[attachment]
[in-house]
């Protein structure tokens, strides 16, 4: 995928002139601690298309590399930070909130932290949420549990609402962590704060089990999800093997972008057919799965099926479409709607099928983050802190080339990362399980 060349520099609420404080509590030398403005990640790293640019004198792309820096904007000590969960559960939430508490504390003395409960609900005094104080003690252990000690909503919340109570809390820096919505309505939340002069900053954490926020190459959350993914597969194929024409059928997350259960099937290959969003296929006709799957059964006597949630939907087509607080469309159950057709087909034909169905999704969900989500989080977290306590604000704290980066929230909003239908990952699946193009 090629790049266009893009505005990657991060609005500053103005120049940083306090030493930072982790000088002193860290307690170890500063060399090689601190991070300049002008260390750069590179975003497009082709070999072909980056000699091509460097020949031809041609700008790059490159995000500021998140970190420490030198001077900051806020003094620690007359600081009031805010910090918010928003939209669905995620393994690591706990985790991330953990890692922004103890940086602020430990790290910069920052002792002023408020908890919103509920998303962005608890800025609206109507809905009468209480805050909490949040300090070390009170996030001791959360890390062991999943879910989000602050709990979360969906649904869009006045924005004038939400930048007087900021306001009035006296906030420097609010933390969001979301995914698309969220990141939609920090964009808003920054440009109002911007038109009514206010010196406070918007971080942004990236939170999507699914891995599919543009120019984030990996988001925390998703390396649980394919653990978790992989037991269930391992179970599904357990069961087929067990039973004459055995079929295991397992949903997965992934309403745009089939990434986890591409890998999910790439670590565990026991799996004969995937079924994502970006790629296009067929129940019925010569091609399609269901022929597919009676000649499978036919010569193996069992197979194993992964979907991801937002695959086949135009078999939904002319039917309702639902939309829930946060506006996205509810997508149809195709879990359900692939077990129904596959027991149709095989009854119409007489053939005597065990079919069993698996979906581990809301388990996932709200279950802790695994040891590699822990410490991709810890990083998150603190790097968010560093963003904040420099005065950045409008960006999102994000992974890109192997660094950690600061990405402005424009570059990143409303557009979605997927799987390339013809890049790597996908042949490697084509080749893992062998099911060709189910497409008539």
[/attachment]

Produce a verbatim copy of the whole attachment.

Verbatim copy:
[in-house]
């Protein structure tokens, strides 16, 4: 995928002139601690298309590399930070909130932290949420549990609402962590704060089990999800093997972008057919799965099926479409709607099928983050802190080339990362399980 060349520099609420404080509590030398403005990640790293640019004198792309820096904007000590969960559960939430508490504390003395409960609900005094104080003690252990000690909503919340109570809390820096919505309505939340002069900053954490926020190459959350993914597969194929024409059928997350259960099937290959969003296929006709799957059964006597949630939907087509607080469309159950057709087909034909169905999704969900989500989080977290306590604000704290980066929230909003239908990952699946193009 090629790049266009893009505005990657991060609005500053103005120049940083306090030493930072982790000088002193860290307690170890500063060399090689601190991070300049002008260390750069590179975003497009082709070999072909980056000699091509460097020949031809041609700008790059490159995000500021998140970190420490030198001077900051806020003094620690007359600081009031805010910090918010928003939209669905995620393994690591706990985790991330953990890692922004103890940086602020430990790290910069920052002792002023408020908890919103509920998303962005608890800025609206109507809905009468209480805050909490949040300090070390009170996030001791959360890390062991999943879910989000602050709990979360969906649904869009006045924005004038939400930048007087900021306001009035006296906030420097609010933390969001979301995914698309969220990141939609920090964009808003920054440009109002911007038109009514206010010196406070918007971080942004990236939170999507699914891995599919543009120019984030990996988001925390998703390396649980394919653990978790992989037991269930391992179970599904357990069961087929067990039973004459055995079929295991397992949903997965992934309403745009089939990434986890591409890998999910790439670590565990026991799996004969995937079924994502970006790629296009067929129940019925010569091609399609269901022929597919009676000649499978036919010569193996069992197979194993992964979907991801937002695959086949135009078999939904002319039917309702639902939309829930946060506006996205509810997508149809195709879990359900692939077990129904596959027991149709095989009854119409007489053939005597065990079919069993698996979906581990809301388990996932709200279950802790695994040891590699822990410490991709810890990083998150603190790097968010560093963003904040420099005065950045409008960006999102994000992974890109192997660094950690600061990405402005424009570059990143409303557009979605997927799987390339013809890049790597996908042949490697084509080749893992062998099911060709189910497409008539």